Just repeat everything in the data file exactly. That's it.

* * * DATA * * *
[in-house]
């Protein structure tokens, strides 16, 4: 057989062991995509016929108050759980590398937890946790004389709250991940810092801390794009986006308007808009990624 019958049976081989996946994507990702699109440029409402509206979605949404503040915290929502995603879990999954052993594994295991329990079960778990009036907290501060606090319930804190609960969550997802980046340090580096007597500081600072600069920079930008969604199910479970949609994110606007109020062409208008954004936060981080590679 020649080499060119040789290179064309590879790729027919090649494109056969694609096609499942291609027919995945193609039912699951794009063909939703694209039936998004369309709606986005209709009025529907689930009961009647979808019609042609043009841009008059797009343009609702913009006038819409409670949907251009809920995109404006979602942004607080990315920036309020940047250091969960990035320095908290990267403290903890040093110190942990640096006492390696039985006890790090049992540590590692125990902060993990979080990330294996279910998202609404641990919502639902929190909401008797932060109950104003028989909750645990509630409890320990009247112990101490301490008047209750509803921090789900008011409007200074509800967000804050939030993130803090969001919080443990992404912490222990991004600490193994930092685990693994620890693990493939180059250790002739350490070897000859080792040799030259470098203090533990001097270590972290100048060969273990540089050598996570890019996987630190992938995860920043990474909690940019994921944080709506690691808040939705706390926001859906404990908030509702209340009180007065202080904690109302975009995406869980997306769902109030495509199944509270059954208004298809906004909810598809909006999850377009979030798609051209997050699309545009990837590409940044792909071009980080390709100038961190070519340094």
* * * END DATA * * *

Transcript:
[in-house]
């Protein structure tokens, strides 16, 4: 057989062991995509016929108050759980590398937890946790004389709250991940810092801390794009986006308007808009990624 019958049976081989996946994507990702699109440029409402509206979605949404503040915290929502995603879990999954052993594994295991329990079960778990009036907290501060606090319930804190609960969550997802980046340090580096007597500081600072600069920079930008969604199910479970949609994110606007109020062409208008954004936060981080590679 020649080499060119040789290179064309590879790729027919090649494109056969694609096609499942291609027919995945193609039912699951794009063909939703694209039936998004369309709606986005209709009025529907689930009961009647979808019609042609043009841009008059797009343009609702913009006038819409409670949907251009809920995109404006979602942004607080990315920036309020940047250091969960990035320095908290990267403290903890040093110190942990640096006492390696039985006890790090049992540590590692125990902060993990979080990330294996279910998202609404641990919502639902929190909401008797932060109950104003028989909750645990509630409890320990009247112990101490301490008047209750509803921090789900008011409007200074509800967000804050939030993130803090969001919080443990992404912490222990991004600490193994930092685990693994620890693990493939180059250790002739350490070897000859080792040799030259470098203090533990001097270590972290100048060969273990540089050598996570890019996987630190992938995860920043990474909690940019994921944080709506690691808040939705706390926001859906404990908030509702209340009180007065202080904690109302975009995406869980997306769902109030495509199944509270059954208004298809906004909810598809909006999850377009979030798609051209997050699309545009990837590409940044792909071009980080390709100038961190070519340094």